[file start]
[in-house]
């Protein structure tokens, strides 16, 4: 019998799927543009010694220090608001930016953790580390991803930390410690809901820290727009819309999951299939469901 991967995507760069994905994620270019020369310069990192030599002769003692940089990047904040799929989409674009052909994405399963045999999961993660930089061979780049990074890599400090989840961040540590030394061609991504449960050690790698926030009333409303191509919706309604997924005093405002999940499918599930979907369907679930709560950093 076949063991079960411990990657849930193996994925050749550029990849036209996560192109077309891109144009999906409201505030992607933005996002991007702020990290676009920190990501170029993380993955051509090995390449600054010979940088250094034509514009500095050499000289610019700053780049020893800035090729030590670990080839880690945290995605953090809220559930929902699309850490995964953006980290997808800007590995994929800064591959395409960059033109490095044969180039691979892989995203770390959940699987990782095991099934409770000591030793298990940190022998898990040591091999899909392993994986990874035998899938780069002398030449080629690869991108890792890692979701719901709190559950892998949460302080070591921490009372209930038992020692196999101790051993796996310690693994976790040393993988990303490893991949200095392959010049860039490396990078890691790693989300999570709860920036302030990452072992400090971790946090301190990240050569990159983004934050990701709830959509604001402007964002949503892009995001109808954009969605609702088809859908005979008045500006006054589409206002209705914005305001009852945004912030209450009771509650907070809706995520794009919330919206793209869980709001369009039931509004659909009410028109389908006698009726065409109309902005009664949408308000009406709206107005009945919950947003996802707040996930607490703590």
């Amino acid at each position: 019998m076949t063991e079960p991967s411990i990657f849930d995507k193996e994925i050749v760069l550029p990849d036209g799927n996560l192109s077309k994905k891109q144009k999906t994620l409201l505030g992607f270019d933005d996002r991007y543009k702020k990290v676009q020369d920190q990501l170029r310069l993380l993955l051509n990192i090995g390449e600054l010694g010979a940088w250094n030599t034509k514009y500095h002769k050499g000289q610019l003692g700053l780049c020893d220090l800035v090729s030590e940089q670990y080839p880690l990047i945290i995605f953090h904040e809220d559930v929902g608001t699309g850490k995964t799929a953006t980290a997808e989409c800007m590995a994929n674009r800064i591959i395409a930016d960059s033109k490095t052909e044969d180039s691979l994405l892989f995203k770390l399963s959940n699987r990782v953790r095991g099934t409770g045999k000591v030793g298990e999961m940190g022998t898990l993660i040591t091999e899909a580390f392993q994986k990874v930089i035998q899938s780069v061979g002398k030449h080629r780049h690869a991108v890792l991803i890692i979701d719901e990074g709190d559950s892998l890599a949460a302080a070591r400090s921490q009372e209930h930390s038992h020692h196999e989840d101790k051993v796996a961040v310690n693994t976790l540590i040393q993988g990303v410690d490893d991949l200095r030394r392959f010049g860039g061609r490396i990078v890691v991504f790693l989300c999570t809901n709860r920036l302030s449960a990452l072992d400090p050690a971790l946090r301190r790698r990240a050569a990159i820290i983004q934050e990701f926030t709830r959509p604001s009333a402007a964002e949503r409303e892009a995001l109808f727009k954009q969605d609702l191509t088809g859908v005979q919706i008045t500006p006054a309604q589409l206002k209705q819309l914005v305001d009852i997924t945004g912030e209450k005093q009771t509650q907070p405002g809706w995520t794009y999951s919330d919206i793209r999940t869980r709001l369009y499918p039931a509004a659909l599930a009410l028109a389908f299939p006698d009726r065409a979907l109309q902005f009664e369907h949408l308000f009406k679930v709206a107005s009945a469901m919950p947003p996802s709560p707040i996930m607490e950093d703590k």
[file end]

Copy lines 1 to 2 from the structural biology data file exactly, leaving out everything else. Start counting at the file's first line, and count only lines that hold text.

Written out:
[in-house]
């Protein structure tokens, strides 16, 4: 019998799927543009010694220090608001930016953790580390991803930390410690809901820290727009819309999951299939469901 991967995507760069994905994620270019020369310069990192030599002769003692940089990047904040799929989409674009052909994405399963045999999961993660930089061979780049990074890599400090989840961040540590030394061609991504449960050690790698926030009333409303191509919706309604997924005093405002999940499918599930979907369907679930709560950093 076949063991079960411990990657849930193996994925050749550029990849036209996560192109077309891109144009999906409201505030992607933005996002991007702020990290676009920190990501170029993380993955051509090995390449600054010979940088250094034509514009500095050499000289610019700053780049020893800035090729030590670990080839880690945290995605953090809220559930929902699309850490995964953006980290997808800007590995994929800064591959395409960059033109490095044969180039691979892989995203770390959940699987990782095991099934409770000591030793298990940190022998898990040591091999899909392993994986990874035998899938780069002398030449080629690869991108890792890692979701719901709190559950892998949460302080070591921490009372209930038992020692196999101790051993796996310690693994976790040393993988990303490893991949200095392959010049860039490396990078890691790693989300999570709860920036302030990452072992400090971790946090301190990240050569990159983004934050990701709830959509604001402007964002949503892009995001109808954009969605609702088809859908005979008045500006006054589409206002209705914005305001009852945004912030209450009771509650907070809706995520794009919330919206793209869980709001369009039931509004659909009410028109389908006698009726065409109309902005009664949408308000009406709206107005009945919950947003996802707040996930607490703590």